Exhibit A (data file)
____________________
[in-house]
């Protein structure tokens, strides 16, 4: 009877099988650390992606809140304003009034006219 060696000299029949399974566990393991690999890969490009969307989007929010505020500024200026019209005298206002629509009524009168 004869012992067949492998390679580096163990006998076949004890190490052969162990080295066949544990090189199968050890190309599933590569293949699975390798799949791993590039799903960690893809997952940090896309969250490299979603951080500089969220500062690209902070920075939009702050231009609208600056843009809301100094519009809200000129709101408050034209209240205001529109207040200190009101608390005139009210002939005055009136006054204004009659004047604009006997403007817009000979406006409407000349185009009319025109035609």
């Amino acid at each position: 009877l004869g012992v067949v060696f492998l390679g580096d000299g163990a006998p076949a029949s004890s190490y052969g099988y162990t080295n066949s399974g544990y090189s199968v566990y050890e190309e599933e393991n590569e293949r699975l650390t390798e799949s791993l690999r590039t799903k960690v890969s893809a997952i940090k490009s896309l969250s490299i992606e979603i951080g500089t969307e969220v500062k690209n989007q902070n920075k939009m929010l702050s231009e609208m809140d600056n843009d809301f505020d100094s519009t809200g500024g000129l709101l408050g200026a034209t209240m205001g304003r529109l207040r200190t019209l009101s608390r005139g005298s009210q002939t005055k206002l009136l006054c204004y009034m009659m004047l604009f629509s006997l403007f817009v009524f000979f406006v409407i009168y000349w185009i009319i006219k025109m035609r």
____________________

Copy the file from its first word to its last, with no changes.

[in-house]
């Protein structure tokens, strides 16, 4: 009877099988650390992606809140304003009034006219 060696000299029949399974566990393991690999890969490009969307989007929010505020500024200026019209005298206002629509009524009168 004869012992067949492998390679580096163990006998076949004890190490052969162990080295066949544990090189199968050890190309599933590569293949699975390798799949791993590039799903960690893809997952940090896309969250490299979603951080500089969220500062690209902070920075939009702050231009609208600056843009809301100094519009809200000129709101408050034209209240205001529109207040200190009101608390005139009210002939005055009136006054204004009659004047604009006997403007817009000979406006409407000349185009009319025109035609």
């Amino acid at each position: 009877l004869g012992v067949v060696f492998l390679g580096d000299g163990a006998p076949a029949s004890s190490y052969g099988y162990t080295n066949s399974g544990y090189s199968v566990y050890e190309e599933e393991n590569e293949r699975l650390t390798e799949s791993l690999r590039t799903k960690v890969s893809a997952i940090k490009s896309l969250s490299i992606e979603i951080g500089t969307e969220v500062k690209n989007q902070n920075k939009m929010l702050s231009e609208m809140d600056n843009d809301f505020d100094s519009t809200g500024g000129l709101l408050g200026a034209t209240m205001g304003r529109l207040r200190t019209l009101s608390r005139g005298s009210q002939t005055k206002l009136l006054c204004y009034m009659m004047l604009f629509s006997l403007f817009v009524f000979f406006v409407i009168y000349w185009i009319i006219k025109m035609r």